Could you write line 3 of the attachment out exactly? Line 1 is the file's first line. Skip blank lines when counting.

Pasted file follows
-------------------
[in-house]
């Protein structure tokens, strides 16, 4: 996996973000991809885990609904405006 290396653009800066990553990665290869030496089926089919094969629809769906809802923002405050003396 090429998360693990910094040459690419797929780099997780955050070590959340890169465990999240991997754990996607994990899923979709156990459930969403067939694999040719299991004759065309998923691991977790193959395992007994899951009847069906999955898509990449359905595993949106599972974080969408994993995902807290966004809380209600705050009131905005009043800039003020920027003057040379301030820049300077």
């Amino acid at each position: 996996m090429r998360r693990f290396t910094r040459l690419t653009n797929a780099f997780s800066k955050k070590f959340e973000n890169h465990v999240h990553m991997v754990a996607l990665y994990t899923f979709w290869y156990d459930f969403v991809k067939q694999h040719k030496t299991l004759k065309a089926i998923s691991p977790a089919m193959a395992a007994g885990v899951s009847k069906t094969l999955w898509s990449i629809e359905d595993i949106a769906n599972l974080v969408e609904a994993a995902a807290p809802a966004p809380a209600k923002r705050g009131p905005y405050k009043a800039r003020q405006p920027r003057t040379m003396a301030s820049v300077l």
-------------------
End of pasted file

């Amino acid at each position: 996996m090429r998360r693990f290396t910094r040459l690419t653009n797929a780099f997780s800066k955050k070590f959340e973000n890169h465990v999240h990553m991997v754990a996607l990665y994990t899923f979709w290869y156990d459930f969403v991809k067939q694999h040719k030496t299991l004759k065309a089926i998923s691991p977790a089919m193959a395992a007994g885990v899951s009847k069906t094969l999955w898509s990449i629809e359905d595993i949106a769906n599972l974080v969408e609904a994993a995902a807290p809802a966004p809380a209600k923002r705050g009131p905005y405050k009043a800039r003020q405006p920027r003057t040379m003396a301030s820049v300077l």